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Penmore Press Authors on Characters

Books are the carriers of civilization….They are engines of change (as the poet said), windows on the world and lighthouses erected in the sea of time. They are companions, teachers, magicians, bankers of the treasures of the mind. Books are humanity in print.” — Barbara Tuchman

Penmore Press is pleased to offer a series of personal reflections on the surprising relationship between author and character. Here you will find a wide range of responses from our authors to their own characters—from those who appeared out of nowhere to those who started small and took over the novel to those the authors (or their families) came to love the most. We hope you’ll enjoy this intimate look into the development of characters and the writing process that brings them to life.

John M. Danielski: The Pennywhistle Series: Tom Pennywhistle in the present day would likely be a member of the British Special Air Service. While physical fitness is important and courage always in evidence with Special Forces operators, mental fitness counts for much more. Intelligence is Pennywhistle’s deadliest weapon, quick thinking his strongest ally, and sizing up a critical situation in a single glance his greatest gift. He quietly solves lethal problems under the sorts of pressure that would leave most wailing in terror

Lou Aguilar: A Dog’s Tale: “Ken Miller was always a golden boy. He had looks, brains and popularity, with a commensurate arrogance, no less toward women. Straight out of Northwestern University; where he majored in political science and practically minored in partying; he went into a suitable career for his manipulative charm, advertising.”

Philip K. Allan: Names and Identities: “Born into a tribal community on the coast of modern day Ghana, Ablanjaye Senghore saw his village destroyed when it was attacked by a rival tribe. The older residents were butchered, while the young were sold to western slave traders. Shipped to Barbados, Ablanjaye spent the next years working in the cane fields of a plantation … One black night he escapes from his compound and is helped to join the navy. His problems begin early.”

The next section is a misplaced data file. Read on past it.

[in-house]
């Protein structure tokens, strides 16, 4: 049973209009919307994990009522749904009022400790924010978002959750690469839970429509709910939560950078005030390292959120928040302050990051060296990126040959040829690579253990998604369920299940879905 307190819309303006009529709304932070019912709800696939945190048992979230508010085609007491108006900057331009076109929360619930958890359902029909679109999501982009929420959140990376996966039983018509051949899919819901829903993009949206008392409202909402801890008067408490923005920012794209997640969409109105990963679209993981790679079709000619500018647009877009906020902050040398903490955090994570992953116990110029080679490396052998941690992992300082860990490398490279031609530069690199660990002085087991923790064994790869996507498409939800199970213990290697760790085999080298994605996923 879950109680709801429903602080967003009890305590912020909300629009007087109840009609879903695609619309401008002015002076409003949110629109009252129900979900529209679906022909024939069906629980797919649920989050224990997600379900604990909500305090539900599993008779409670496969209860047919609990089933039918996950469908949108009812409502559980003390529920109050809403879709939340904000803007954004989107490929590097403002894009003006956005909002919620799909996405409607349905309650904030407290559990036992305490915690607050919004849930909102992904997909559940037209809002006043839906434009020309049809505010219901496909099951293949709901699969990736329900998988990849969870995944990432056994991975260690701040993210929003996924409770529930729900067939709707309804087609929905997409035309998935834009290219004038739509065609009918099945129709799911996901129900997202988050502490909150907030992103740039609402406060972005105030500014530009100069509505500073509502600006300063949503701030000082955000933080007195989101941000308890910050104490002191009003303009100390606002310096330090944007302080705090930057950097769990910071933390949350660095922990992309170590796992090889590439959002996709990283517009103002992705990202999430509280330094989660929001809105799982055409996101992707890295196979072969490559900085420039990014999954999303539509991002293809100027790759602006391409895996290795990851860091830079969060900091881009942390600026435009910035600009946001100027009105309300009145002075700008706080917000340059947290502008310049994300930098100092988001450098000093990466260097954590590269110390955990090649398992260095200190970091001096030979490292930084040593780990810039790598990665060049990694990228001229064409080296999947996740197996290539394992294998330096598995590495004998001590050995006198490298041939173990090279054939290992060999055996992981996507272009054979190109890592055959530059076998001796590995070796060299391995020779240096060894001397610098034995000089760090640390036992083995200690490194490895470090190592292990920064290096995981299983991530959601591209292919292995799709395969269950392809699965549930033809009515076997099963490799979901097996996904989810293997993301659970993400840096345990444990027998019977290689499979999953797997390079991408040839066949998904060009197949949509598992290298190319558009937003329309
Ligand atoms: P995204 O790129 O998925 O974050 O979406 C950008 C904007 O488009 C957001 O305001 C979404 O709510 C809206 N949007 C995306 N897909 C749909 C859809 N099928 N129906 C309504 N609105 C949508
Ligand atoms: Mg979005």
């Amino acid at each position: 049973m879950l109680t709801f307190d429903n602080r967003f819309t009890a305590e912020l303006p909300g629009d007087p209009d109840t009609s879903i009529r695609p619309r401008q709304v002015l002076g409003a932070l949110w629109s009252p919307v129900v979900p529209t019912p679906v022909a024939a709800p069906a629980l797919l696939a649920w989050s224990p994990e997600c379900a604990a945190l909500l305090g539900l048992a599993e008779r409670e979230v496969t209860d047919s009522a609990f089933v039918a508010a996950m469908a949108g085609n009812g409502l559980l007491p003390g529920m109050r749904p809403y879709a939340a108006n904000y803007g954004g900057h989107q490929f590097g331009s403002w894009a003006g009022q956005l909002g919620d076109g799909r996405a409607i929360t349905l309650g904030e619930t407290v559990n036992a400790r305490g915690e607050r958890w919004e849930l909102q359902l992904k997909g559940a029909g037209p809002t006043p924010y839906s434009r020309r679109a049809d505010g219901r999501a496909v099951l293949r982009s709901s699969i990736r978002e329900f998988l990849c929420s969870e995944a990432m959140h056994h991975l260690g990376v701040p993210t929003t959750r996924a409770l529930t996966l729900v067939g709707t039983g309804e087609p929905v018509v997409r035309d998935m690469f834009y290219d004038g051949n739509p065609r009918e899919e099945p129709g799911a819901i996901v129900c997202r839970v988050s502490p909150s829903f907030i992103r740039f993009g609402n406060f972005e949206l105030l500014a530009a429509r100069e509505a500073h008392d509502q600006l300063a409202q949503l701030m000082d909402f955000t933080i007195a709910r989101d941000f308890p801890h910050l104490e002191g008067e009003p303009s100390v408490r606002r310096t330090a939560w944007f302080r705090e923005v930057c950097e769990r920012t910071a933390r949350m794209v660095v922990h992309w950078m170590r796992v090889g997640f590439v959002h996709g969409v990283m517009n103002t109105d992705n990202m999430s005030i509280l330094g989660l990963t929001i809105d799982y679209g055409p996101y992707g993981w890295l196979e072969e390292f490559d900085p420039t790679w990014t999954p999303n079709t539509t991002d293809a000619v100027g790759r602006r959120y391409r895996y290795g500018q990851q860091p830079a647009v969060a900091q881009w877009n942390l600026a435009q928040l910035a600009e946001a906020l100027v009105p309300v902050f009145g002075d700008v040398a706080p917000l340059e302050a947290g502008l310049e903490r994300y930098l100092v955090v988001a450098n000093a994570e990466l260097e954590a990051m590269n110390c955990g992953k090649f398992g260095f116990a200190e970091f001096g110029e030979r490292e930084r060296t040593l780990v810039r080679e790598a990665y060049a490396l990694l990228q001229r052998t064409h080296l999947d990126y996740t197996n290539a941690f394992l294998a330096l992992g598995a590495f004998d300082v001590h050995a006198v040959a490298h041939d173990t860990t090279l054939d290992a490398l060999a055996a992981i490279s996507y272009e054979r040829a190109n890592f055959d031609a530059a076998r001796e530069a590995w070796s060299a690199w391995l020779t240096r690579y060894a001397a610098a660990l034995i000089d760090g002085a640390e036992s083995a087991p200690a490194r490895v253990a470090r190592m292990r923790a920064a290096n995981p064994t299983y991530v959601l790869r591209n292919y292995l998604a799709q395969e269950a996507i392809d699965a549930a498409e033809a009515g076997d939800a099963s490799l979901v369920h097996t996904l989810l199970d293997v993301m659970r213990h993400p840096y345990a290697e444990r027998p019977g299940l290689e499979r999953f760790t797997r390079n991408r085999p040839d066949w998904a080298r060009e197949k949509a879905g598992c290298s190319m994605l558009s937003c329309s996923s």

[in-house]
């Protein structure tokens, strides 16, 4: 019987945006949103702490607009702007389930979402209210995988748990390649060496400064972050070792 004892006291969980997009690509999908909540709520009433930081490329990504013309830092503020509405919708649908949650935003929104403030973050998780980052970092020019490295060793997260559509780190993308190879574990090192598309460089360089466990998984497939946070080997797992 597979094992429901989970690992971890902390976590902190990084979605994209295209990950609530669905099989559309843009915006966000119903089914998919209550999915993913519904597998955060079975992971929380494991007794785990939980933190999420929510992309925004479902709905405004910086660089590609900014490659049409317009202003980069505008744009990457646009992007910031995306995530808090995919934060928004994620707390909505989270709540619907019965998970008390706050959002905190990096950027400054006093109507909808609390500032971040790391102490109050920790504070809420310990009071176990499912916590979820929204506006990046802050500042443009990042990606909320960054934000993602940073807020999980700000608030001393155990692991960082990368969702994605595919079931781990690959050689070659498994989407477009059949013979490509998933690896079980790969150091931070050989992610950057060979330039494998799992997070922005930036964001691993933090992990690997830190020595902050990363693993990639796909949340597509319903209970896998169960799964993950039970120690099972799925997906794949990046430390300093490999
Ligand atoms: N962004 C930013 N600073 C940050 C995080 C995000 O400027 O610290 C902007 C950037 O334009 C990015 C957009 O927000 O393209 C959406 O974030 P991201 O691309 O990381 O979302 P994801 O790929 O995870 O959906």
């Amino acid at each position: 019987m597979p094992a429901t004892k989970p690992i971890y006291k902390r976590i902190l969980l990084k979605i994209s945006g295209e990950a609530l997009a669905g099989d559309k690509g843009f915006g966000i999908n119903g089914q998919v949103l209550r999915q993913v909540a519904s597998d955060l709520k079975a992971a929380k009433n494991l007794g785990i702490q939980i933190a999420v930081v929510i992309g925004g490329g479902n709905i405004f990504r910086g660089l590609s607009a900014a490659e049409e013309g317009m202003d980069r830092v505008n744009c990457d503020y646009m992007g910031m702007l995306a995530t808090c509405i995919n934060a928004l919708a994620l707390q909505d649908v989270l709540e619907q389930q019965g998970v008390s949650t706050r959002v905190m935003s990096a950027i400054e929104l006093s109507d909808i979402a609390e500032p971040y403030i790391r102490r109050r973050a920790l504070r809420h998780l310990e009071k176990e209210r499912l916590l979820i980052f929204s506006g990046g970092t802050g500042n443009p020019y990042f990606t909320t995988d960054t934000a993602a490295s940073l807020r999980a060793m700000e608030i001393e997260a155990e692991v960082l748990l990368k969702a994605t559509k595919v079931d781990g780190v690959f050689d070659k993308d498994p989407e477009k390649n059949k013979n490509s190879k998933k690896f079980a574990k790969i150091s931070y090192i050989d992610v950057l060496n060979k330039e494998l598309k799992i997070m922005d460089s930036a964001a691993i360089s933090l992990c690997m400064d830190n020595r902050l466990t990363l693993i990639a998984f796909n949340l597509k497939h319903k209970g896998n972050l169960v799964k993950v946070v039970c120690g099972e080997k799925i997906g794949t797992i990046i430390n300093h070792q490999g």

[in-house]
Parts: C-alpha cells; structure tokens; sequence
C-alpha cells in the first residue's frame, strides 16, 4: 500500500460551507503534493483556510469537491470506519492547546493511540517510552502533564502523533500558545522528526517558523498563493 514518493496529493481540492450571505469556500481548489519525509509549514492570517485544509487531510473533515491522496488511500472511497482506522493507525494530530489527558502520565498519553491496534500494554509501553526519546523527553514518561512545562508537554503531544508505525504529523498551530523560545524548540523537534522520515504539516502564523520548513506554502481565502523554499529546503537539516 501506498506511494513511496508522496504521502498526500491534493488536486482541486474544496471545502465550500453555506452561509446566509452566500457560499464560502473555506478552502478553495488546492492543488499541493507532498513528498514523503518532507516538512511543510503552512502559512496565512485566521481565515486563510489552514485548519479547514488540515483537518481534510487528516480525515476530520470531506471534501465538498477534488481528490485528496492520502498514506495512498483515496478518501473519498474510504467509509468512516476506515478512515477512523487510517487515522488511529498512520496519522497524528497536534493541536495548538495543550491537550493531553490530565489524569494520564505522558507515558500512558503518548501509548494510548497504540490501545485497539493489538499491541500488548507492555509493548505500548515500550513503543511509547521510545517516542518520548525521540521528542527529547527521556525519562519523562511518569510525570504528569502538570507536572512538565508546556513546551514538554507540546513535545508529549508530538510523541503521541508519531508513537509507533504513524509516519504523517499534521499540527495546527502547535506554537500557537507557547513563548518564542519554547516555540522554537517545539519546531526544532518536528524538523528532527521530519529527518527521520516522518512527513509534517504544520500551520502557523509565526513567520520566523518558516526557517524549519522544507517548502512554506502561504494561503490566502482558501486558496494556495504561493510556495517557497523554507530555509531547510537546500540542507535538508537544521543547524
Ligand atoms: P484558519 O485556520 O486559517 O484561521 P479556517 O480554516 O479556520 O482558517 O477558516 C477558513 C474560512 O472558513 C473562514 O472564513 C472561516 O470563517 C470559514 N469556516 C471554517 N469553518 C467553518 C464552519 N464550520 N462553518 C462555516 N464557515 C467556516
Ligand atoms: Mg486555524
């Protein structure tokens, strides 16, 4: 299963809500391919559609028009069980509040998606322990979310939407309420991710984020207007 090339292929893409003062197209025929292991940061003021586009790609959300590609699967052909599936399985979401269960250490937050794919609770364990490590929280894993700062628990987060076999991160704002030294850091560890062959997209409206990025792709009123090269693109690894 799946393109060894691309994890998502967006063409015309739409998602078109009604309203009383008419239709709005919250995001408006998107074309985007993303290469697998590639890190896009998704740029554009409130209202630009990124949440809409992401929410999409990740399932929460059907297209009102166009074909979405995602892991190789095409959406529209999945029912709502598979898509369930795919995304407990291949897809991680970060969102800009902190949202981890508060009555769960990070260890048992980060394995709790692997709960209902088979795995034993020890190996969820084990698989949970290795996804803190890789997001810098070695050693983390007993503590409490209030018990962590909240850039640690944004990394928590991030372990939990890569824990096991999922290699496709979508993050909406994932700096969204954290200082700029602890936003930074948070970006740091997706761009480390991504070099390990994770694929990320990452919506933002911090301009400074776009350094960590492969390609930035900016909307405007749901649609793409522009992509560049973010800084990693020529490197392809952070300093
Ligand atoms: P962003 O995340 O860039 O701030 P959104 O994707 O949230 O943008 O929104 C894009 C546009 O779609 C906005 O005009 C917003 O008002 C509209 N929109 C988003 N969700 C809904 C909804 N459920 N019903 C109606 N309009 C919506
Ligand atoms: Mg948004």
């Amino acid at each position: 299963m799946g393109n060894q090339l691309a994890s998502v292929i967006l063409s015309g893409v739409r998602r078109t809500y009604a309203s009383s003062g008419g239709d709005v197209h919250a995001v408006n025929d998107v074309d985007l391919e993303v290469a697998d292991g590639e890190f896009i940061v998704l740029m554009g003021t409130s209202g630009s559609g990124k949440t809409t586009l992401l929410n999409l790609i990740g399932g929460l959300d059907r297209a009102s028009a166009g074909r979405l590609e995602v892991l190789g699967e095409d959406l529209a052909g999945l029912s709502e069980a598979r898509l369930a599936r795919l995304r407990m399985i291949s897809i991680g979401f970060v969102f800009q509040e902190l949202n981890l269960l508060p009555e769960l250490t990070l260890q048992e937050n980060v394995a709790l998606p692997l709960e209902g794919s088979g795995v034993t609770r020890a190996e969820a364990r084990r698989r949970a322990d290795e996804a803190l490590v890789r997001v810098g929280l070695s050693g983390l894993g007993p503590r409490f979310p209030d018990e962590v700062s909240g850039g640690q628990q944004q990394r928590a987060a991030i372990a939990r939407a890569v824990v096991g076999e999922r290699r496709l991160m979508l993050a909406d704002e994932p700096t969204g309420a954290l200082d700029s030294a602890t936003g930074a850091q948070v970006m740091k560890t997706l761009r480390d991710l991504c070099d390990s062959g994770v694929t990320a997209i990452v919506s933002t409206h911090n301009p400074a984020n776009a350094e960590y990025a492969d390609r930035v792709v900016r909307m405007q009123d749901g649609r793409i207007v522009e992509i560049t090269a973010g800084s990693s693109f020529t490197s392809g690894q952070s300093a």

Mark Bois: A Packet of Letters: “I came across a dusty packet of letters that introduced me to Lieutenant William Faithful Fortescue and his Irish Catholic wife, Honora O’Brian Fortescue. Their story was an ultimately tragic one… I had never intended to write a novel, but the story was so poignant, so vibrant, that it deserved to be shared.”

Susan Boulton: A WWI Veteran Speaks: “There comes a point in every story I have written where I need to create a small secondary character… In Hand of Glory such was Taffy Holbrook. Originally he was just the owner of the pawn shop. Someone my Police Inspector was to question about stolen goods, and later to be offered certain items by one of gang of thieves…I just needed him to say a few words. It didn’t turn out like that.”

Leah Devlin: Millennials 24-7: “The world-weary Baltimore detective, Jay Braden is inescapably surrounded by Millennials, one being Sergeant Lisa Paco. Lisa Paco was never supposed to be a major character. In fact, she was to be a relatively silent, geeky detective who remained behind her computer at headquarters, working with the IT unit. But Lisa wouldn’t sit still … or be quiet.”

Leah Devlin: Notorious Relatives: “Wait … the story’s missing something. Giles and the other pyrates are feeling amorous. Drum roll please … enter women. Ferocious women, indentured servants-prisoners from the slums of Dublin and London, flee from a brutish foreman on a Virginia tobacco plantation and join the crew of the Raven.”

Diana Forbes: The City as Character: “Readers always tell me that ‘New York is a character”’in my novel. When I walk through the streets today, I imagine how it was back in the nineteenth century. The smell of horses sweltering on a humid summer day. The splinters of sawdust jettisoned in the air from the constant construction.”